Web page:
In the spirit of answering my own questions from last weeks Kierkegaard discussion I noticed this interesting article on the cross-cultural similarities in moral development.
Researchers have been conducting studies of moral development across cultures. The summary by Bruce Bower at Science News suggests that there are universal themes to moral development across cultures. This contradicts the arguments of some scholars that Eastern and Western cultures have different values about the role of individuals, family, institutions, women, etc.
Children everywhere stew in the same pot of family conflict, with different cultural seasonings added for flavor, in Helwig’s view. When parents restrict behaviors that children regard as personal choices, such as what clothes to wear or which friends to hang out with, disputes inevitably arise. Parental restrictions on behavior that kids view as morally wrong or as a violation of conventional social rules are often accepted, even if grudgingly.
During the teen years, kids in Asian and Western cultures alike gravitate toward a broader class of moral imperatives, including rights to privacy, education and freedom of speech, Helwig and colleagues find in another new study published in the August Social Development. Adolescents also appeal to democratic notions, such as majority rule, to justify a preference for representative forms of government — even if they live in a communist or authoritarian society.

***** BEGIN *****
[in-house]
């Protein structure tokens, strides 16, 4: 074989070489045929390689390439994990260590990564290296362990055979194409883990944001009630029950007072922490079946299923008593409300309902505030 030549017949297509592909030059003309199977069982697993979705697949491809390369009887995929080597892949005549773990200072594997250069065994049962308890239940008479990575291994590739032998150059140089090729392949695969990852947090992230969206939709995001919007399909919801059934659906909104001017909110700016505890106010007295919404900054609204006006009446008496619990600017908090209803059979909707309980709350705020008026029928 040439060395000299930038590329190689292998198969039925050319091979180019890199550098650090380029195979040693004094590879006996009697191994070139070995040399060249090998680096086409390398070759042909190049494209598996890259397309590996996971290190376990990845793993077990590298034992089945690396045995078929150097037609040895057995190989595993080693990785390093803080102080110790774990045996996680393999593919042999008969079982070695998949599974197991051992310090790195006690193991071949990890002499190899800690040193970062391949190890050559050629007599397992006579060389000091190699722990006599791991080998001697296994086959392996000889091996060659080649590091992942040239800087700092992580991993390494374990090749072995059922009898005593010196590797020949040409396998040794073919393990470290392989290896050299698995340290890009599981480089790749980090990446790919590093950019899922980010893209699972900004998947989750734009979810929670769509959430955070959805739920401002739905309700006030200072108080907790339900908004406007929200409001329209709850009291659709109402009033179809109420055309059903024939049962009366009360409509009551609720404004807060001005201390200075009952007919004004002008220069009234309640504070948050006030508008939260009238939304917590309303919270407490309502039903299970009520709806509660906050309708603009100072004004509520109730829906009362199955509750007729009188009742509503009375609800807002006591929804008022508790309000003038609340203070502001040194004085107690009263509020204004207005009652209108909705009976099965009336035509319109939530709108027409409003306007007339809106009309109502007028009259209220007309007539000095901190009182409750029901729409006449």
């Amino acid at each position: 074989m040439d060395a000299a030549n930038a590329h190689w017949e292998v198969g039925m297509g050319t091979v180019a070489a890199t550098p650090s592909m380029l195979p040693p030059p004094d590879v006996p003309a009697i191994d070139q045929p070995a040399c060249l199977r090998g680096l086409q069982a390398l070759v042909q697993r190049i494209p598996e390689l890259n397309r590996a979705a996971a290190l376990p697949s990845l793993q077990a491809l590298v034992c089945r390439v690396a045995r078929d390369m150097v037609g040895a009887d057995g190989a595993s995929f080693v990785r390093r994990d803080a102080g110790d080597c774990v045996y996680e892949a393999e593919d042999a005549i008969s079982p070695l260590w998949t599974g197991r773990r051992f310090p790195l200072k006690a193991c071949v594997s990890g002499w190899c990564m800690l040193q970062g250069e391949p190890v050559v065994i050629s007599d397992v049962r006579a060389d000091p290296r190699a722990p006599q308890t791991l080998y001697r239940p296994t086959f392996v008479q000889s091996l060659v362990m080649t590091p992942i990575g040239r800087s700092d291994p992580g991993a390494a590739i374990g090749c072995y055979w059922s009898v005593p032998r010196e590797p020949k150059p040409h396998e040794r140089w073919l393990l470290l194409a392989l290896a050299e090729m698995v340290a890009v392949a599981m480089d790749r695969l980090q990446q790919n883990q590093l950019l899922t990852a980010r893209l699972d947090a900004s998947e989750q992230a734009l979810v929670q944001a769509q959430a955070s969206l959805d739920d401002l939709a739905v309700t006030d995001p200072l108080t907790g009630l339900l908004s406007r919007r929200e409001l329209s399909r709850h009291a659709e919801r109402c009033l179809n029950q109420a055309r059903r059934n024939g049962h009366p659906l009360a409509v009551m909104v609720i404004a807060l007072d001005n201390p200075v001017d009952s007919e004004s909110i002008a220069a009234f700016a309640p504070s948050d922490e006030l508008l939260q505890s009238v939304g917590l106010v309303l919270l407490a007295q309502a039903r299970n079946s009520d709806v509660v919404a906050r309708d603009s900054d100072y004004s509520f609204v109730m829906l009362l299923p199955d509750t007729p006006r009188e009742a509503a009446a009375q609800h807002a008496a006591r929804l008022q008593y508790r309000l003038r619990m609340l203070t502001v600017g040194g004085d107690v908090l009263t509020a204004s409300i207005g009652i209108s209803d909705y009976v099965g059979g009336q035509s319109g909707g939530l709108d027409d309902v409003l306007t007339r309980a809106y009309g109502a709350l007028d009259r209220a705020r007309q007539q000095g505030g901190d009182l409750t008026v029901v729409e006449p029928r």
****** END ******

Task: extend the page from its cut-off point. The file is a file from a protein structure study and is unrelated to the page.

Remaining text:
Helwig’s conclusions trigger skepticism from some psychologists, including Shinobu Kitayama of the University of Michigan in Ann Arbor, who contend that moral reasoning fundamentally differs in Eastern and Western cultures. In Kitayama’s view, only individualistic Westerners put a premium on personal freedoms and rights. Asians steeped in responsibilities to family and society guard the moral integrity of their assigned roles and duties.
Kierkegaard proposed a three-stage theory of psychological development: aesthetic, ethical, and religious. As far as I know he was one of the earlier stage-based theorists of individual development. In the twentieth century the action switched to psychology and the big names of Piaget, Kohlberg, Turiel, and Gilligan. The studies summarized by Bower suggest that whatever type of development occurs during childhood it is similar across cultures.
I wonder how Kierkegaard’s highly individualistic explanation of faith would be received by Eastern cultures. To me Kierkegaard’s individual relation to God parallels a lot of the mystical experiences described in many religious traditions. It’s been a long time since I read about mysticism East or West, but one of the things I remember in the Western tradition is the role of paradox and individual experience.
If there is a God I’ve always been attracted to apophatic or negative theology as a route to belief or understanding. God cannot be described by human expressions, just as Abraham cannot be explained by Johannes de Silentio. We can only approach the divine asymptotically.